Understand “global” variables.

Perl has two sorts of variables: the lexical variables that are limited to a particular scope, and package variables that you define in a namespace. The package variables are sometimes also called global variables because they are visible from anywhere in the program as long as you know their name. As you might suspect, Perl makes it a bit more interesting: there are many sorts of global variables.

For this Item, forget about lexical variables. Focus on how the non-lexical variables work rather than which sort you should normally use. You’re only considering the behavior for these variables:

  • package globals
  • special “true” globals
  • special package globals
  • per-filehandle special variables

Package variables are global, mostly

Perl has packages the compartmentalize your work so you can choose variable names without knowing all of the other names already defined in your program. While in a particular package, you can use just the variable name (e.g. $name, and away from that package, you can use the full package specification (e.g. $Cat::name):

{
package Cat; 
$name = 'Buster';
print "\$name is [$name]. \$Cat::name is [$Cat::name]\n";
}

{
package Dog;
print "\$name is [$name]. \$Cat::name is [$Cat::name]\n";
}

The output shows that while in package Cat, both $name and $Cat::name are the same thing. In Dog, however, $name isn’t the same variable, but you can still see $Cat::name:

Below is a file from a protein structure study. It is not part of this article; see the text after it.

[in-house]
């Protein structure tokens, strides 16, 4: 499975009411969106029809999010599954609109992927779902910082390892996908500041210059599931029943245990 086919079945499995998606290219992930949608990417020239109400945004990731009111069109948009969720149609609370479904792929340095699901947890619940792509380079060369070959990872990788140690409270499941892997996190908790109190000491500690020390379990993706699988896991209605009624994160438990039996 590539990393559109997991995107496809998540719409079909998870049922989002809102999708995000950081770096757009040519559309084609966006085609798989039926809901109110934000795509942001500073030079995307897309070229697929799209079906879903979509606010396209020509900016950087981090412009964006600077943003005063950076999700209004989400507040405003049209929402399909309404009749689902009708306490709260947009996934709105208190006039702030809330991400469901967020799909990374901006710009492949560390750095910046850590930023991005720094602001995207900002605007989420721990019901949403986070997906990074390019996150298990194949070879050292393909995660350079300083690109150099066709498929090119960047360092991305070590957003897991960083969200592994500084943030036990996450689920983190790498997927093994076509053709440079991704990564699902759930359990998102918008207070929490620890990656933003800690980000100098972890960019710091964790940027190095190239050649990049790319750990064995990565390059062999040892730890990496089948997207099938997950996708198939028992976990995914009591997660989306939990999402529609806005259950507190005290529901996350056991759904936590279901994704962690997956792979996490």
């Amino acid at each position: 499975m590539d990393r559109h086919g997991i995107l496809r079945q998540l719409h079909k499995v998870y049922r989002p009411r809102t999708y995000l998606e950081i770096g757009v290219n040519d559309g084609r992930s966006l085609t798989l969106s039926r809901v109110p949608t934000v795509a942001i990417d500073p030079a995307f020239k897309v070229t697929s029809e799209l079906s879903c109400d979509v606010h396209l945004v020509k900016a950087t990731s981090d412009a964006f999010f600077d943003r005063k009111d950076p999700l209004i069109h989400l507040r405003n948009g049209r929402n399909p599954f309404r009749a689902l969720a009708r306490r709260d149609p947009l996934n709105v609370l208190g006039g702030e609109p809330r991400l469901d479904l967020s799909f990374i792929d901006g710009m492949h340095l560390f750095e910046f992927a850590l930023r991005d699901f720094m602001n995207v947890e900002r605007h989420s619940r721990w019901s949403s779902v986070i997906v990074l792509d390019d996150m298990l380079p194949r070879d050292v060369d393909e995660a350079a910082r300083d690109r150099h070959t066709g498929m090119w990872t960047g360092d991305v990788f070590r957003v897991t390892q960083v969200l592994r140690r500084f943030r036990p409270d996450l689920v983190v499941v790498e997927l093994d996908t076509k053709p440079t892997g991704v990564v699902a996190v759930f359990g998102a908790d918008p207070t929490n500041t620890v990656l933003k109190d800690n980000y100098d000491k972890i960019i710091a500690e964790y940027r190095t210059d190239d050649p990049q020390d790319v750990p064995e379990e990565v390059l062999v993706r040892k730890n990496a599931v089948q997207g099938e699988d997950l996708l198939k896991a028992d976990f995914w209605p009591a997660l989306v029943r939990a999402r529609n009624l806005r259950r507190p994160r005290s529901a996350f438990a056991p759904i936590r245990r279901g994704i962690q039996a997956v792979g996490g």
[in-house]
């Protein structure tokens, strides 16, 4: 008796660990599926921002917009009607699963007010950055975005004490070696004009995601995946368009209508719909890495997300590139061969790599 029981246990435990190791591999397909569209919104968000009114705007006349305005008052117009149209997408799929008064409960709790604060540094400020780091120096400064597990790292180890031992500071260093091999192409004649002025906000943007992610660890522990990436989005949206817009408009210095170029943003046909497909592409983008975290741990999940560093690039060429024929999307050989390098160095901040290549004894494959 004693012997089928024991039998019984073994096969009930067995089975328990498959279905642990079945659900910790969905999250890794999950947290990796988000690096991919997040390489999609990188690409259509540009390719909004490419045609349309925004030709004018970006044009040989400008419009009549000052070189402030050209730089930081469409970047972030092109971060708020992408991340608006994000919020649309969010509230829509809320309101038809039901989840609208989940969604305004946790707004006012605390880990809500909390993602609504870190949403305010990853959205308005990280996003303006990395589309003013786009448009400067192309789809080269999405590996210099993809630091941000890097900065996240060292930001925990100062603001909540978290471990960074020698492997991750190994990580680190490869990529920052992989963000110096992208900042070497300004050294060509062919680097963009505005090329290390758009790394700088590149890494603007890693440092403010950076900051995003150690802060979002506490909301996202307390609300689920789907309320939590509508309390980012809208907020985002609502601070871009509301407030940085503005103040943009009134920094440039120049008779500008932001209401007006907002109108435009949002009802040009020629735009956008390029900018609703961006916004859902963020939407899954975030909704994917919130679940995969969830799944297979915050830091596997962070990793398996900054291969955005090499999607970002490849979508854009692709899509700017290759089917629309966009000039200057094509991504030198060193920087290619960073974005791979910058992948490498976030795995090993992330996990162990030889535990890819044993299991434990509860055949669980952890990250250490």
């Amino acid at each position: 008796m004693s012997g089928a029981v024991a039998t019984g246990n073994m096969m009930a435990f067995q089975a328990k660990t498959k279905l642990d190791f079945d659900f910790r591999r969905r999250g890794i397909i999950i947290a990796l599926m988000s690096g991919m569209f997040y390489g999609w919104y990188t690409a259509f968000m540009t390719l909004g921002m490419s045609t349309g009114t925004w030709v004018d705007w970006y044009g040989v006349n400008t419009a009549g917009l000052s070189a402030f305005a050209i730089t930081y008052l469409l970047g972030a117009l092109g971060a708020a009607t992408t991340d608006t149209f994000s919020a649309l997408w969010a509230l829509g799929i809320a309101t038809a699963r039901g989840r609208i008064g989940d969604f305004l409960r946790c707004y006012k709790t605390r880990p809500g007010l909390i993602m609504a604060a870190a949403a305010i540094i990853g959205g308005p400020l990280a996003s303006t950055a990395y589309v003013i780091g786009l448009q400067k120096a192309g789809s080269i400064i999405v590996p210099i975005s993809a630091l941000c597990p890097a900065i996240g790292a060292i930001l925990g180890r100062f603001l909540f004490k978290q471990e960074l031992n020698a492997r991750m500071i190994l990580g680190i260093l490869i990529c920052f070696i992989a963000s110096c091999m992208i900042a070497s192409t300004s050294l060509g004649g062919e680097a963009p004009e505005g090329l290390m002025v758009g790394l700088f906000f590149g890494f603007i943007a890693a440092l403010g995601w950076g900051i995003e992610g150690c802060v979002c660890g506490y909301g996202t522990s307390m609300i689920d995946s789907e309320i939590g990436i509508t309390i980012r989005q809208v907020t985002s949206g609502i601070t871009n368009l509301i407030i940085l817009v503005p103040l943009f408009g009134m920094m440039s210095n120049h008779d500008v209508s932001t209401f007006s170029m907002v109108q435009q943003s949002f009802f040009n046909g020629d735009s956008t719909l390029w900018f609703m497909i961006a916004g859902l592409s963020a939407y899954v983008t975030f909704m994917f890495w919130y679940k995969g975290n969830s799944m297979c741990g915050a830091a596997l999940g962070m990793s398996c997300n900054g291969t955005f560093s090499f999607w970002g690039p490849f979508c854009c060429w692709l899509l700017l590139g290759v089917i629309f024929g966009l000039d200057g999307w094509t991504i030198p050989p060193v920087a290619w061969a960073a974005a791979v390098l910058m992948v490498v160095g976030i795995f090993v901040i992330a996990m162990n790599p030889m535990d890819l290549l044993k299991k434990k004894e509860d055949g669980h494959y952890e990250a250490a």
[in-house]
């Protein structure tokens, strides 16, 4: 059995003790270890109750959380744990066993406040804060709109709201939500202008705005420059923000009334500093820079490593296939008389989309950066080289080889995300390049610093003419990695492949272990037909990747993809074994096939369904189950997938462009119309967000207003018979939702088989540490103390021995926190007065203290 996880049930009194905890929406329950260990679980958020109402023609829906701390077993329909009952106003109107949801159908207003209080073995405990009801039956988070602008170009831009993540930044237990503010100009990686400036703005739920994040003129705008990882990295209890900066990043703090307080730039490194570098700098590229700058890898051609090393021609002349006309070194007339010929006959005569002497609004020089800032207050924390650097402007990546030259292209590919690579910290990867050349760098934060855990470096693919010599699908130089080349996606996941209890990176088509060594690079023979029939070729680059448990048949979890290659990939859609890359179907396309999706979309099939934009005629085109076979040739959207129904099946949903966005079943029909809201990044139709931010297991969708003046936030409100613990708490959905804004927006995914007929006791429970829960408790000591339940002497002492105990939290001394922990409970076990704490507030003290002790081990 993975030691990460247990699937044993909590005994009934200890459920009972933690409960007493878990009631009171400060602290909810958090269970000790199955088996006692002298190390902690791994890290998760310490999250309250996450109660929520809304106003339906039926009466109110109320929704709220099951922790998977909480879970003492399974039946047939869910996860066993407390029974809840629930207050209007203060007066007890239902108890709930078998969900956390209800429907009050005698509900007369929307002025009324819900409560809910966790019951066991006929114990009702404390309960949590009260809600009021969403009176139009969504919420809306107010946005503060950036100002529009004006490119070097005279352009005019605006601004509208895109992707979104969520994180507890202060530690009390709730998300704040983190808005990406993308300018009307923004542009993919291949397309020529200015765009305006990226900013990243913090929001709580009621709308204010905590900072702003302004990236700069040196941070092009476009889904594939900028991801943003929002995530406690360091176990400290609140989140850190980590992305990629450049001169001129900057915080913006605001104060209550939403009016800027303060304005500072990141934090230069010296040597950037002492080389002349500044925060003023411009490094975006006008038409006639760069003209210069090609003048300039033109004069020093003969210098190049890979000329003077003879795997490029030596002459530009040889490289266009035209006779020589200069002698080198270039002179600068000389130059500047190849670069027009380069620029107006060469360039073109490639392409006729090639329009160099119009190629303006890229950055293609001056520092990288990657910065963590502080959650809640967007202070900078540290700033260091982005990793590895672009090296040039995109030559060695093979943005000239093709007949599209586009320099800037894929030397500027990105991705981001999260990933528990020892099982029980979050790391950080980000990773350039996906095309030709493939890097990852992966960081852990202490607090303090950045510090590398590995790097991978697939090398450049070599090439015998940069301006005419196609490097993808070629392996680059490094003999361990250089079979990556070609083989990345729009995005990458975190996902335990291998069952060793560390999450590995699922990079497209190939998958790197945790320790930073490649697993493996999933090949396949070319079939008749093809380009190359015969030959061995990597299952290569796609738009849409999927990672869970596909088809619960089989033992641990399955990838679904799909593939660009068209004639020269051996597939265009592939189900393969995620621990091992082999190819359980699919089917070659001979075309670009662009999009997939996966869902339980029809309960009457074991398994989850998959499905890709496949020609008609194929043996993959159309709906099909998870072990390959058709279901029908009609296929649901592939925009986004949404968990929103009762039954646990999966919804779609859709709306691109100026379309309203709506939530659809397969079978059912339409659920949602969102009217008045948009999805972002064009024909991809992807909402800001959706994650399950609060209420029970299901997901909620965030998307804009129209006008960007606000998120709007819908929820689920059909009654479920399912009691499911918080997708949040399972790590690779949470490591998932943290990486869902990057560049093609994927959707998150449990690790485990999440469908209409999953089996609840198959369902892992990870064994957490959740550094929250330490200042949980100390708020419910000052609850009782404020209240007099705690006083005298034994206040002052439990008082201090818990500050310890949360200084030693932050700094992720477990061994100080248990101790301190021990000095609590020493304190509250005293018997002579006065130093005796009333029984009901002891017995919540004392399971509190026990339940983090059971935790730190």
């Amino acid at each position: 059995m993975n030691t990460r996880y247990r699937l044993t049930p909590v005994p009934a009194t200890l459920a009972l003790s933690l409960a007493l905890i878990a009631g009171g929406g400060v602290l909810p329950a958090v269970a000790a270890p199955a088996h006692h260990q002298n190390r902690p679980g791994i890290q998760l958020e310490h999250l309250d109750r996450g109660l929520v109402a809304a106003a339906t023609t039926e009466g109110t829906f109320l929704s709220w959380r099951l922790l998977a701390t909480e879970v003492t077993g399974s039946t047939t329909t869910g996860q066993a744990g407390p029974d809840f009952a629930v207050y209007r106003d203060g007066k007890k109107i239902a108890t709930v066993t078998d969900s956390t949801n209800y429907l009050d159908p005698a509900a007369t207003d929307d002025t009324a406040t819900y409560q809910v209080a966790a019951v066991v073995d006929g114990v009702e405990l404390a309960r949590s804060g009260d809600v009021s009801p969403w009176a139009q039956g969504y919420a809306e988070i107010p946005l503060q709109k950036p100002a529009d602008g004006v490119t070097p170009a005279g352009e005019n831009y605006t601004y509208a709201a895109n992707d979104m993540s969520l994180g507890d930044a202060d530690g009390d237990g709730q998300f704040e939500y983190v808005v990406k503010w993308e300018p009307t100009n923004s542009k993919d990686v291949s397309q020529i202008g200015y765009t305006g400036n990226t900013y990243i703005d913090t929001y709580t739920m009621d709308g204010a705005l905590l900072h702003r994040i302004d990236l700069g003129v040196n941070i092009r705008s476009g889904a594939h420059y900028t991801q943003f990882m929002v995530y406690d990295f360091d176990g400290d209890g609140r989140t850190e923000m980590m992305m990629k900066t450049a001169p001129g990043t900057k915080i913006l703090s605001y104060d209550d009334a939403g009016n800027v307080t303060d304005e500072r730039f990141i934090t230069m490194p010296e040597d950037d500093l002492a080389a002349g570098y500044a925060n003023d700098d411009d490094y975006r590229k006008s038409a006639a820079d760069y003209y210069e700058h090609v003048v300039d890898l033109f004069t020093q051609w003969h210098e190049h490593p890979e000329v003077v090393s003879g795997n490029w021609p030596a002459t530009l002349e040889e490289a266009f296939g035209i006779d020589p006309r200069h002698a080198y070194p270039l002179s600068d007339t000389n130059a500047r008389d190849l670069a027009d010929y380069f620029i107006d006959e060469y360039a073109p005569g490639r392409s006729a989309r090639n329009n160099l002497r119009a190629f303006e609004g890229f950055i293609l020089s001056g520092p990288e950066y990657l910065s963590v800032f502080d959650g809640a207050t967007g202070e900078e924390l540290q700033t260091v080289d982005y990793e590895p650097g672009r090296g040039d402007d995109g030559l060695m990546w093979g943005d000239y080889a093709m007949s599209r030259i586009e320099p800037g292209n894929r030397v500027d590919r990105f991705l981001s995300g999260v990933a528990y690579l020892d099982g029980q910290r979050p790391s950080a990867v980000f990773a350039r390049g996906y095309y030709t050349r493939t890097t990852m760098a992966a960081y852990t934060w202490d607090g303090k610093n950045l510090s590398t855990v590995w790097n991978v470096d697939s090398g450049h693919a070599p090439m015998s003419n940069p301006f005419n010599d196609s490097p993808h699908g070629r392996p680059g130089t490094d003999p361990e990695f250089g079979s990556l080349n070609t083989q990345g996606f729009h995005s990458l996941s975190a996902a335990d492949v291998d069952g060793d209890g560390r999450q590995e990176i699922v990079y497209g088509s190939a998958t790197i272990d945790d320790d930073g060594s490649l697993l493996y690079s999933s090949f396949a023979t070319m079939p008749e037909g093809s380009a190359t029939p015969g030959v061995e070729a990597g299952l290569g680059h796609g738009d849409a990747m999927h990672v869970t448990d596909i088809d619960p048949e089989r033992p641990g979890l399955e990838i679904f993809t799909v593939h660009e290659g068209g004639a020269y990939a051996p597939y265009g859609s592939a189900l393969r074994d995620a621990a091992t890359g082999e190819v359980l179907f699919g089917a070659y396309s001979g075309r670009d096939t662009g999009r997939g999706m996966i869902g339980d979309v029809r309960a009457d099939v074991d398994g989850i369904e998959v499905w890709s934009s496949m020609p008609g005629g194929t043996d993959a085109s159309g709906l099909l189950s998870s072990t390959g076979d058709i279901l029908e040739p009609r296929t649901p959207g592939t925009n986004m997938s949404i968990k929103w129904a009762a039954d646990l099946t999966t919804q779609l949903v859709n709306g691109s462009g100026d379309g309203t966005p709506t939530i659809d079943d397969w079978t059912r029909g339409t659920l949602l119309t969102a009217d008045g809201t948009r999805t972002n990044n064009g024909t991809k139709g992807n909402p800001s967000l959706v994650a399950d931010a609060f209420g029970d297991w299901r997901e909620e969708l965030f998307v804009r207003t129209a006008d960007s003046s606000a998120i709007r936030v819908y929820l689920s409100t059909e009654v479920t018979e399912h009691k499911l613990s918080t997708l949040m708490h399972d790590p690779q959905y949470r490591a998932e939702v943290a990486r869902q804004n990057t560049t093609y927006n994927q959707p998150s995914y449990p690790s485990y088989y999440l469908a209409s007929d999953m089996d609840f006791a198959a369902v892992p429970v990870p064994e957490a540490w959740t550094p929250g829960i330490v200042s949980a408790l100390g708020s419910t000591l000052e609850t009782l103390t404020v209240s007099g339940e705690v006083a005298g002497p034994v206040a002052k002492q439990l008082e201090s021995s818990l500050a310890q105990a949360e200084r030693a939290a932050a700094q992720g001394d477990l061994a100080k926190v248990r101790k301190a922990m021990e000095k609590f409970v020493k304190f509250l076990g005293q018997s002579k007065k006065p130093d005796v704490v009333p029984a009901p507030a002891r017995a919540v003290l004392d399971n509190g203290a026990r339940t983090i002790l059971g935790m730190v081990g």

$name is [Buster]. $Cat::name is [Buster]
$name is []. $Cat::name is [Buster]

If you know the package and name of the variable, such as $Cat::name, you can access it from anywhere in the program. Since these variables are package variables, you call them package globals.

Most special variables live in main::

Most Perl special variables are always defined in the main:: package no matter where you use them or what the current package is. We’ll call these true globals, for lack of a better term, since you only need to know the name of the variable. You’ve already know about the special variables such as $_ and [email protected], and you can read about the others in perlvar.

In this program, you set $_ in the Not_main package:

{
package Not_main; 
$_ = 'Buster';
print "\$_ is [$_]. \$main::_ is [$main::_]\n";
}

{
package main;
print "\$_ is [$_]. \$main::_ is [$main::_]\n";
}

The output is the same in both packages because $_ doesn’t rely on the current package to look up its value:

$_ is [Buster]. $main::_ is [Buster]
$_ is [Buster]. $main::_ is [Buster]

There’s the small note that Perl 5.10 lets you define a lexical $_ (Item 15: Use $_ for brevity and elegance) and that the $_ in given-when use a lexical $_ (Item 24: Use given-when to make a switch statement), but ignore that for this Item.

Some special variables aren’t in main::

There are at least two exceptions to special variables living in the main:: package. Perl uses the package variables $a and $b in sort; these variables are always in the same package as the sort, in this case, Cats:

package Cats;
my @strings = qw(Mimi Ella Buster Ginger);

{
my @sorted = sort { $a cmp $b } @strings;
print "@sorted\n";
}

{
my @sorted = sort { $main::a cmp $main::b } @strings;
print "@sorted\n";
}

The output shows that the first block sorts the strings just fine, but the second block doesn’t change the order at all. It’s a little more apparent what’s going on when you print the values that you are sorting:

package Cats;
my @strings = qw(Mimi Ella Buster Ginger);

{
my @sorted = sort { 
	print "a: [$a] b: [$b]\n";
	$a cmp $b 
	} @strings;
print "@sorted\n";
}

{
my @sorted = sort { 
	print "a: [$main::a] b: [$main::b]\n";
	$main::a cmp $main::b 
	} @strings;
print "@sorted\n";
}

The output shows that the second sort doesn’t see the elements at all; it’s looking in the wrong package:

a: [Mimi] b: [Ella]
a: [Buster] b: [Ginger]